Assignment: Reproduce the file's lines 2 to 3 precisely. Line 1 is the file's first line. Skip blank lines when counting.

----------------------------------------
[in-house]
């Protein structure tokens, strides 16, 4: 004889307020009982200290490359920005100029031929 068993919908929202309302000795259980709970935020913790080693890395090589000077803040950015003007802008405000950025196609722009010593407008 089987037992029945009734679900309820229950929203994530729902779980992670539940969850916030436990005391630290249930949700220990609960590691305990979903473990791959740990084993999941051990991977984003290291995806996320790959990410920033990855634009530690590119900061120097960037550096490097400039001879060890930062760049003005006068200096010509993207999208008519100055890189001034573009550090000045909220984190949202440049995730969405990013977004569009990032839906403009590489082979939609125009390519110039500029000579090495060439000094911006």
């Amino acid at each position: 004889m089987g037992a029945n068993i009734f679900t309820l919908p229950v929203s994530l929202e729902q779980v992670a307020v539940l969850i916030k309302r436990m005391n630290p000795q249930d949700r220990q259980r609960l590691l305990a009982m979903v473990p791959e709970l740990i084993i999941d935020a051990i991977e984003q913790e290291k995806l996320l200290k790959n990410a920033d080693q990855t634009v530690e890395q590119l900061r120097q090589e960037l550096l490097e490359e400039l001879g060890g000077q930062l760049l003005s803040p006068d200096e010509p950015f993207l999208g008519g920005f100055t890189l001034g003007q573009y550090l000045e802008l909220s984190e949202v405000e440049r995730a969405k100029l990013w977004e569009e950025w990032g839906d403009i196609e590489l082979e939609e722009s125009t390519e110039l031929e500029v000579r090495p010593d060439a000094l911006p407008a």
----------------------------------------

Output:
């Protein structure tokens, strides 16, 4: 004889307020009982200290490359920005100029031929 068993919908929202309302000795259980709970935020913790080693890395090589000077803040950015003007802008405000950025196609722009010593407008 089987037992029945009734679900309820229950929203994530729902779980992670539940969850916030436990005391630290249930949700220990609960590691305990979903473990791959740990084993999941051990991977984003290291995806996320790959990410920033990855634009530690590119900061120097960037550096490097400039001879060890930062760049003005006068200096010509993207999208008519100055890189001034573009550090000045909220984190949202440049995730969405990013977004569009990032839906403009590489082979939609125009390519110039500029000579090495060439000094911006």
């Amino acid at each position: 004889m089987g037992a029945n068993i009734f679900t309820l919908p229950v929203s994530l929202e729902q779980v992670a307020v539940l969850i916030k309302r436990m005391n630290p000795q249930d949700r220990q259980r609960l590691l305990a009982m979903v473990p791959e709970l740990i084993i999941d935020a051990i991977e984003q913790e290291k995806l996320l200290k790959n990410a920033d080693q990855t634009v530690e890395q590119l900061r120097q090589e960037l550096l490097e490359e400039l001879g060890g000077q930062l760049l003005s803040p006068d200096e010509p950015f993207l999208g008519g920005f100055t890189l001034g003007q573009y550090l000045e802008l909220s984190e949202v405000e440049r995730a969405k100029l990013w977004e569009e950025w990032g839906d403009i196609e590489l082979e939609e722009s125009t390519e110039l031929e500029v000579r090495p010593d060439a000094l911006p407008a």